Mama PhD

Mama PhD

Mothers attempting to balance parenthood and academics.

April 18, 2013 - 7:49pm
There is a concept in math in which we describe a “supporting line.” Such a line is a line that lies entirely on one side of a set. This idea is most often found in geometry, but also has uses in theoretical economics, especially as it relates to game theory. When I think of such a line, I often remember Boston College, where I went to graduate school. Its main campus may be found entirely on one side of a main road, Commonwealth Avenue.
April 17, 2013 - 9:32pm
The other day I was reading to my children the book Ish by Peter Reynolds. It is the story of a boy who becomes frustrated with his artistic ability until he learns that his work does not need to be perfect, just good enough. My children love this book as well as another one like it called The OK Book by Amy Krouse Rosenthal, which is about a stick figure OK who informs its readers that it is fine to not be great at everything they do.
April 15, 2013 - 8:29pm
Almost five years ago I wrote my first blog post for Inside Higher Ed. At the time I had a daughter about to graduate from high school, and a son just finishing elementary school. While my child care needs were vastly different from those of my colleagues with children in pre-school, still in many ways I planned my days and my semesters around my children’s schedules. In that first post, I noted the many things I no longer needed as an academic parent—“a lactation room, on-site daycare, or reduced work hours to be with an infant . . .. a referral to a good nanny, or a preschool that's open in the summer, or help installing a carseat.”
April 14, 2013 - 2:35pm
For obvious reasons, it is not possible to rehearse an improv show. However, my class had the equivalent of the dress rehearsal for our 4-show musical improv run last night, racing through three back-to-back 25-minute improvised musical comedies.
April 11, 2013 - 7:16pm
One man leaves New York going West at 100 mph. Another leaves Chicago going East at 120 mph. Where do they meet? The answer is, of course, jail, since they are both driving much too fast. This joke occasionally shows up as a “free” problem on my math exams, and typically draws groans when the students learn the answer. However, it also reminds me of some very fond memories of times spent with my mother working either algebra or geometry problems during the years I was in school.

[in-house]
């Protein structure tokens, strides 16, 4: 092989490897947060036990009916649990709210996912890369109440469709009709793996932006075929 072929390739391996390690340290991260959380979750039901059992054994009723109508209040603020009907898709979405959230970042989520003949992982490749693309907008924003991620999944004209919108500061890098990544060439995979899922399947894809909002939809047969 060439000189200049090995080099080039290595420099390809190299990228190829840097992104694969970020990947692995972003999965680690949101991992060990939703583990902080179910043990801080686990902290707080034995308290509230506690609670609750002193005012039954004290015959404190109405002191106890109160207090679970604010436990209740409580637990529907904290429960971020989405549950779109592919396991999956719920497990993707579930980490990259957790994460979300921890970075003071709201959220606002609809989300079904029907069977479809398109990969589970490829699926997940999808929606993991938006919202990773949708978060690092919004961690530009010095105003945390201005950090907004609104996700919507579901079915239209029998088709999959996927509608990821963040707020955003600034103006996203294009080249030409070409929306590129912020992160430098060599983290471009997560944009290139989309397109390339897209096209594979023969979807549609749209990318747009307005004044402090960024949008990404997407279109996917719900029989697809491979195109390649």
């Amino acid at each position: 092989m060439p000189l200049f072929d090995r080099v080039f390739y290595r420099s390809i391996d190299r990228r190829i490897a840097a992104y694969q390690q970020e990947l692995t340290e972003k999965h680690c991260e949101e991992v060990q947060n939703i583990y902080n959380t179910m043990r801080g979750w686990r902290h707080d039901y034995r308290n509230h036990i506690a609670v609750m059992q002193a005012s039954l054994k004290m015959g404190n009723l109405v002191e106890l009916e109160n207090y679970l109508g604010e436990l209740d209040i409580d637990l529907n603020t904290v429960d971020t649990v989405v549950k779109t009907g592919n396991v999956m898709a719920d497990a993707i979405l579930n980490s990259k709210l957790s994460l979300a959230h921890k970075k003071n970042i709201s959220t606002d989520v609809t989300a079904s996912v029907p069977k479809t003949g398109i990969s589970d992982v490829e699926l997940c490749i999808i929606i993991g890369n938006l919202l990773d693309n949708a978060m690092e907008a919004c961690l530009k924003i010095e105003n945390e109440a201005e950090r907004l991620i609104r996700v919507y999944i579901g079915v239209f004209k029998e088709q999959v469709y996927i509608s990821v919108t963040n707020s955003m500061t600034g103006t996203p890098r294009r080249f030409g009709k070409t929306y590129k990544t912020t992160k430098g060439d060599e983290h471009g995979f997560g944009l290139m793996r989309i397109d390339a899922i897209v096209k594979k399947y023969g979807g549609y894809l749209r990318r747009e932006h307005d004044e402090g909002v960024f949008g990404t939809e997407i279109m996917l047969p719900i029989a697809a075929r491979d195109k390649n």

April 10, 2013 - 8:54pm
The film world was busy this week mourning the loss of two “mountains”—documentary filmmaker Les Blank and film critic Roger Ebert.  They will both be remembered for highlighting work about women, blacks, Cajuns, “crackers,” Mexicans, Yugoslavs—subjects and filmmakers who are too often ignored and forgotten by mainstream media.   Both men have inspired me in my own filmmaking and teaching.
April 7, 2013 - 2:35pm
As recorded here last week, my extended family recently traveled to Ireland. The trip, especially the Belfast portion, was deeply moving, disturbing and important to us all, given our family's history of disowning and abandoning members because of religious differences. And being in Ireland over Easter weekend — a pivotal time in the history of Irish Republicanism — reinforced our feeling that our family's history was a valid part of a much larger story.
April 4, 2013 - 8:52pm
One would think that an economist who teaches math, including one math class that teaches the statistical program SPSS, would be very knowledgeable about how computers work. Alas, that is not actually the case. While I use computer programs to do my research, and write SAS and Fortran programs to do so, the actual workings of the computers that I depend on are still quite a mystery to me. My father was an electrical engineer, and therefore had more of a sense of how these mysterious boxes turned what are basically “on” and “off” switches into the tools that make my life possible. I, however, went to college in the final years before the personal computer became a fixture in our homes, and had very little education as to how they work. Much of my early research was done on mainframes (either locally or remotely), and I still find myself with a sense of ignorance about personal computers.
April 3, 2013 - 8:52pm
As I was cleaning out the refrigerator the other day, I was reminded of Arlie Hochschild’s The Second Shift, which describes the extra burden of work that falls to women once they are at home. Then, it occurred to me that, because I was cleaning out the office refrigerator (who leaves vanilla frosting and a stick of margarine in a communal refrigerator anyway?), this work was a part of my first shift, even though it appears nowhere in my job description. This made me wonder whether women face not only extra work at home but also hidden tasks throughout their workday.
April 2, 2013 - 8:00pm
Every once in a while I have the chance to put together a new lecture on a topic I find so compelling, it’s difficult to know what information to leave out.  These days I’m putting together a series of biodiversity lectures and hands-on activities for a course I’m teaching next month, and planning these is like eating candy, they’re such a treat.  I’m especially giddy about the chance to talk about bird diversity, as much for my own interest as for the chance to look at lectures from years back with fresh eyes.

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